Ask your student about the skills she or he is gaining inside and outside the classroom. Help explore connections between learning and career goals. Discuss the meaning of a liberal arts education. The more that you and your student discuss the meaning of a college education, the more easily learning will be applied to life.
Portland is a community full of opportunities to support the arts, tutor young students, participate in elections, provide encouragement to the homeless, research environmental concerns…the list is really quite endless. Remind your student that active citizenship is important too.
The declaration of major needs to occur during the second semester of the sophomore year. Until that time, encourage your student to explore a wide range of academic majors and to conduct good research with regard to the courses in a particular major—often it is the course descriptions that help clarify one major over another. A major rarely dictates a job; and vice versa, a job rarely requires a specific major.
College students often do not consider the actual skills that employers want. Students may be thinking in terms of general education requirements, requirements in their major, and possibly a minor, and what they need to do to graduate. They often miss the connections between what they are doing in college and what they will need to do once they graduate—especially regarding those courses outside of their major.
With today’s job market being highly competitive, students will need to make themselves stand out amongst the rest. Students who have completed internships obtain employment more quickly following graduation.
The Career Center uses Handshake to connect students with information on internships and entry level employment. Know of open positions? Share them with LC students.
Often the biggest transition in life is the one from college to employment or graduate school. Professional clothing may need to be purchased, a brand new kind of budget outlined, and referrals and ideas generated. While your support is important, it is helpful to have realistic conversations with your student about what he or she may expect from you. Often these are difficult conversations; however, once they are started and details of what can and cannot be expected from one another are communicated clearly, your relationship during the transition will be much more solid.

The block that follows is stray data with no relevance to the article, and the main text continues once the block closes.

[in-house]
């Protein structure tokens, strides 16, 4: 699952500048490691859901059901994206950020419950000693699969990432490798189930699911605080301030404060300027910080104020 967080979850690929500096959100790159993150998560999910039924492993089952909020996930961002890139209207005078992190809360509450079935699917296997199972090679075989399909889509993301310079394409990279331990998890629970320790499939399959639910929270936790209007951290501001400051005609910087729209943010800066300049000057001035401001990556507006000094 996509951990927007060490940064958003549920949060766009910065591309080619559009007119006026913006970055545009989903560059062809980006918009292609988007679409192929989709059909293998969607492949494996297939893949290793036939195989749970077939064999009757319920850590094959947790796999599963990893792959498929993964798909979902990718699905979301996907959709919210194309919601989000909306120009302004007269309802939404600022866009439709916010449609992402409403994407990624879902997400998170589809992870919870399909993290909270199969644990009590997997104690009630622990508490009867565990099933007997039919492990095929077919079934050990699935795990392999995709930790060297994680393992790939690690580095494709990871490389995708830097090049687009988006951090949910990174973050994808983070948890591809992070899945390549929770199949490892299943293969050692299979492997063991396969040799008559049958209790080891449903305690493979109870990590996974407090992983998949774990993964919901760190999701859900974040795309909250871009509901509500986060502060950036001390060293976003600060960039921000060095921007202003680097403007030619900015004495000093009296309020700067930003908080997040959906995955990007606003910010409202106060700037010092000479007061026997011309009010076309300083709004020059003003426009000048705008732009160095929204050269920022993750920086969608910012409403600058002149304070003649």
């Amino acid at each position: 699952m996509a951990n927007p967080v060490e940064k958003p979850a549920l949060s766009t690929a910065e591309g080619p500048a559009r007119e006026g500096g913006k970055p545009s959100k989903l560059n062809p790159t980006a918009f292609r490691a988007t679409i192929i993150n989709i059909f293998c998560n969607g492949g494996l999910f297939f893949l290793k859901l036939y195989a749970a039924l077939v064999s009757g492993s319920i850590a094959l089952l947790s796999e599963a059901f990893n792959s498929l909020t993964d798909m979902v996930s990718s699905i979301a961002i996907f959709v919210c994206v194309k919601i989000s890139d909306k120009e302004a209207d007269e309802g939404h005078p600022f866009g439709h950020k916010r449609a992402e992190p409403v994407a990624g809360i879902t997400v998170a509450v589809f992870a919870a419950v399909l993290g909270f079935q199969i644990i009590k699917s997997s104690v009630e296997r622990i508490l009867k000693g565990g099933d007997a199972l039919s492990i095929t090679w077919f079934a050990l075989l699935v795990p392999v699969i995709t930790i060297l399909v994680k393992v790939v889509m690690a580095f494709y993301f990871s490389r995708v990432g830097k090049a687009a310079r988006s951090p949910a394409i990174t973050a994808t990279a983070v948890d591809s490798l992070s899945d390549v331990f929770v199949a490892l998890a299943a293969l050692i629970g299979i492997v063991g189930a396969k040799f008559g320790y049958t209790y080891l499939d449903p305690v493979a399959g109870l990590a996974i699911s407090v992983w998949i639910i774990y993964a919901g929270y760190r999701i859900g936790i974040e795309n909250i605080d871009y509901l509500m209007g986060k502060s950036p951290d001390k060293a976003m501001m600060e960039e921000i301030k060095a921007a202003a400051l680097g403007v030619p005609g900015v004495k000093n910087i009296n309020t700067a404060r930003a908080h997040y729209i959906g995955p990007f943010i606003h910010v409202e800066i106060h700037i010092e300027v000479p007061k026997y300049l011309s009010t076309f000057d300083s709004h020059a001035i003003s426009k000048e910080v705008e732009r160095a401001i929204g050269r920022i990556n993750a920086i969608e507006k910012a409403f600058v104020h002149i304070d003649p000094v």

The Parents Council enhances the Lewis & Clark experience for students and their families by advising and supporting the Office of Alumni & Parent Programs and by connecting parents with other parents, alumni, students, staff, faculty, and administrators. Parents can get involved by becoming an event volunteer: help out at an event in your area, help us find venues, or make calls reminding alumni to come to events; or become an L&C Network Advisor. These parents provide career and graduate school mentoring to current students.
Family Weekend is held in the fall and provides the opportunity to enjoy the campus through faculty presentations. You will have a chance to spend time with college administration and staff, meet other L&C parents, and spend valuable time with your student. Keep an eye on the events calendar for dates.
You may possess strong values, worldly knowledge, and impressive successes, but your child is a separate human being. As such, he or she must be able to learn how to take responsibility for his or her own decisions—that necessity officially started when first year orientation came to a close